Publications

Construction, comparison and evolution of networks in life sciences and other disciplines

Published in Royal Society Interface, 2020

Network approaches have become pervasive in many research fields. They allow for a more comprehensive understanding of complex relationships between entities as well as their group-level properties and dynamics. Many networks change over time, be it within seconds or millions of years, depending on the nature of the network. Our focus will be on comparative network analyses in life sciences, where deciphering temporal network changes is a core interest of molecular, ecological, neuropsychological and evolutionary biologists. Further, we will take a journey through different disciplines, such as social sciences, finance and computational gastronomy, to present commonalities and differences in how networks change and can be analysed. Finally, we envision how borrowing ideas from these disciplines could enrich the future of life science research. Read more

Recommended citation: Gysi, D. M., & Nowick, K. (2020). Construction, comparison and evolution of networks in life sciences and other disciplines. Journal of The Royal Society Interface, 17(166), 20190610. https://doi.org/10.1098/rsif.2019.0610 https://doi/10.1098/rsif.2019.0610

wTO: an R package for computing weighted topological overlap and a consensus network with integrated visualization tool

Published in BMC Bioinformatics, 2018

Background Network analyses, such as of gene co-expression networks, metabolic networks and ecological networks have become a central approach for the systems-level study of biological data. Several software packages exist for generating and analyzing such networks, either from correlation scores or the absolute value of a transformed score called weighted topological overlap (wTO). However, since gene regulatory processes can up- or down-regulate genes, it is of great interest to explicitly consider both positive and negative correlations when constructing a gene co-expression network. Read more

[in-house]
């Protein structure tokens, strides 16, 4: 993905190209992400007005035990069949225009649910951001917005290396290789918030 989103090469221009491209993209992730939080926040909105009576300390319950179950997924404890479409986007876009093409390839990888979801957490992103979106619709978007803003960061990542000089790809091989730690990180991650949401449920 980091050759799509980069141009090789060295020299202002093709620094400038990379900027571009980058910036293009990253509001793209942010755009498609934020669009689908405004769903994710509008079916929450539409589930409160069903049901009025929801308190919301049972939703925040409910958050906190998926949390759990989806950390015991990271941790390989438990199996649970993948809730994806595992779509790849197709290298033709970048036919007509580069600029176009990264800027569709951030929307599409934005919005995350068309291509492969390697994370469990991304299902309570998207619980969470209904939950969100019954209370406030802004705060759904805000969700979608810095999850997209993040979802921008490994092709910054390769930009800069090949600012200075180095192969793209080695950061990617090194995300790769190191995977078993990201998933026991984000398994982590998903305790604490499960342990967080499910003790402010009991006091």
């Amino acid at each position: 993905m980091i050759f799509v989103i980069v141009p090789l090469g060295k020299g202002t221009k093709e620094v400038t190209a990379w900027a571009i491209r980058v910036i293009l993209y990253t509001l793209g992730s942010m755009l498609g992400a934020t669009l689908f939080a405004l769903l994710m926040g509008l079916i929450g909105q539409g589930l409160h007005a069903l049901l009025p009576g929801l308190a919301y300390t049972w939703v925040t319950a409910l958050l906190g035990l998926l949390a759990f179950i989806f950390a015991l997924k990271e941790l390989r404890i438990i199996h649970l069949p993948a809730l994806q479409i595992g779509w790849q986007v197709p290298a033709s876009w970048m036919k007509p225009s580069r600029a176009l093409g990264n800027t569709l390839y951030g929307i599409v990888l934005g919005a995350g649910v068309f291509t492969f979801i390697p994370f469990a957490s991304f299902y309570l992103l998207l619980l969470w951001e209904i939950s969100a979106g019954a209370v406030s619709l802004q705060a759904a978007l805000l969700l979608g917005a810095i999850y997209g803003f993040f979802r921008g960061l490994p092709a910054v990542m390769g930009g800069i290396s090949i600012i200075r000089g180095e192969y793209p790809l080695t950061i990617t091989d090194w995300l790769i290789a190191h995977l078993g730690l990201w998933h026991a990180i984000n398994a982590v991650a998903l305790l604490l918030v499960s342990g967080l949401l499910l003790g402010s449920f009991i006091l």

Recommended citation: Gysi, D. M., Voigt, A., Fragoso, T.M, Almaas, E., Nowick, K. (2018). wTO: an R package for computing weighted topological overlap and a consensus network with integrated visualization tool. BMC Bioinformatics, 19:392. https://doi.org/10.1186/s12859-018-2351-7 https://doi.org/10.1186/s12859-018-2351-7

Combined Experimental and System-Level Analyses Reveal the Complex Regulatory Network of miR-124 during Human Neurogenesis

Published in Cell Systems, 2018

Non-coding RNAs regulate many biological processes including neurogenesis. The brain-enriched miR-124 has been assigned as a key player of neuronal differentiation via its complex but little understood regulation of thousands of annotated targets. To systematically chart its regulatory functions, we used CRISPR/ Cas9 gene editing to disrupt all six miR-124 alleles in human induced pluripotent stem cells. Upon neuronal induction, miR-124-deleted cells underwent neurogenesis and became functional neurons, albeit with altered morphology and neurotransmitter specification. Using RNA-induced-silencing-complex precipitation, we identified 98 high-confidence miR-124 targets, of which some directly led to decreased viability. By performing advanced transcription-factor-network analysis, we identified indirect miR-124 effects on apoptosis, neuronal subtype differentiation, and the regulation of previously uncharacterized zinc finger transcription factors. Our data emphasize the need for combined experimental- and system-level analyses to comprehensively disentangle and reveal miRNA functions, including their involvement in the neurogenesis of diverse neuronal cell types found in the human brain. Read more

Recommended citation: Kutsche, L. K., Gysi, D. M., Fallmann, J., Lenk, K., Petri, R., Swiersy, A., … Busskamp, V. (2018). Combined Experimental and System-Level Analyses Reveal the Complex Regulatory Network of miR-124 during Human Neurogenesis. Cell Systems, 1–15. https://doi.org/10.1016/j.cels.2018.08.011 https://doi.org/10.1016/j.cels.2018.08.011

Measuring hand hygiene compliance rates at hospital entrances

Published in American journal of infection control, 2015

Background Despite the importance of hand hygiene in the health care setting, there are no studies evaluating hand hygiene compliance at hospital entrances. Methods The study was prospectively performed over a 33-week period from March 30, 2014-November 15, 2014, to evaluate hand hygiene compliance in 2 hospital reception areas. We compared electronic handwash counters with the application of radiofrequency identification (GOJO SMARTLINK) (electronic observer) that counts each activation of alcohol gel dispensers to direct observation (human observer) via remote review of video surveillance. Read more

Recommended citation: Vaidotas, M., Yokota, P. K. O., Marra, A. R., Camargo, T. Z. S., da Silva Victor, E., Gysi, D. M., ... & Edmond, M. B. (2015). Measuring hand hygiene compliance rates at hospital entrances. American journal of infection control, 43(7), 694-696. https://www.sciencedirect.com/science/article/pii/S0196655315001534